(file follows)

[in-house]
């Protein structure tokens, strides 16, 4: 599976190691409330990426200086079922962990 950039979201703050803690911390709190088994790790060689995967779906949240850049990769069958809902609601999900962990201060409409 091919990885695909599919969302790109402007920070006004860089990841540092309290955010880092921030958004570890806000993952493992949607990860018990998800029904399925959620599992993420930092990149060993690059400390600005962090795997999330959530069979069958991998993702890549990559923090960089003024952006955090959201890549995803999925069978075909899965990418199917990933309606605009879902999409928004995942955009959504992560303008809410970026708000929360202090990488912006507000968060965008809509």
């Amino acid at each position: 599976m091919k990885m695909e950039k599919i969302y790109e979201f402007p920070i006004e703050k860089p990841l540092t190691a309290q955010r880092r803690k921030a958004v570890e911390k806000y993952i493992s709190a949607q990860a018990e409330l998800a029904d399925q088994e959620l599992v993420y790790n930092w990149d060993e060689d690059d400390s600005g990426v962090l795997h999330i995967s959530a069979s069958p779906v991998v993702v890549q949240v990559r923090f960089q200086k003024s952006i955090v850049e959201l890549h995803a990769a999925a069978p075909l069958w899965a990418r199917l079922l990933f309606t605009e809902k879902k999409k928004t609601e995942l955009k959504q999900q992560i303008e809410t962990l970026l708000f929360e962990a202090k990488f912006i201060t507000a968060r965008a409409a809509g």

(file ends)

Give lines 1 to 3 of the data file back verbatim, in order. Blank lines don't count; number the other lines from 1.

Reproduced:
[in-house]
């Protein structure tokens, strides 16, 4: 599976190691409330990426200086079922962990 950039979201703050803690911390709190088994790790060689995967779906949240850049990769069958809902609601999900962990201060409409 091919990885695909599919969302790109402007920070006004860089990841540092309290955010880092921030958004570890806000993952493992949607990860018990998800029904399925959620599992993420930092990149060993690059400390600005962090795997999330959530069979069958991998993702890549990559923090960089003024952006955090959201890549995803999925069978075909899965990418199917990933309606605009879902999409928004995942955009959504992560303008809410970026708000929360202090990488912006507000968060965008809509």
């Amino acid at each position: 599976m091919k990885m695909e950039k599919i969302y790109e979201f402007p920070i006004e703050k860089p990841l540092t190691a309290q955010r880092r803690k921030a958004v570890e911390k806000y993952i493992s709190a949607q990860a018990e409330l998800a029904d399925q088994e959620l599992v993420y790790n930092w990149d060993e060689d690059d400390s600005g990426v962090l795997h999330i995967s959530a069979s069958p779906v991998v993702v890549q949240v990559r923090f960089q200086k003024s952006i955090v850049e959201l890549h995803a990769a999925a069978p075909l069958w899965a990418r199917l079922l990933f309606t605009e809902k879902k999409k928004t609601e995942l955009k959504q999900q992560i303008e809410t962990l970026l708000f929360e962990a202090k990488f912006i201060t507000a968060r965008a409409a809509g």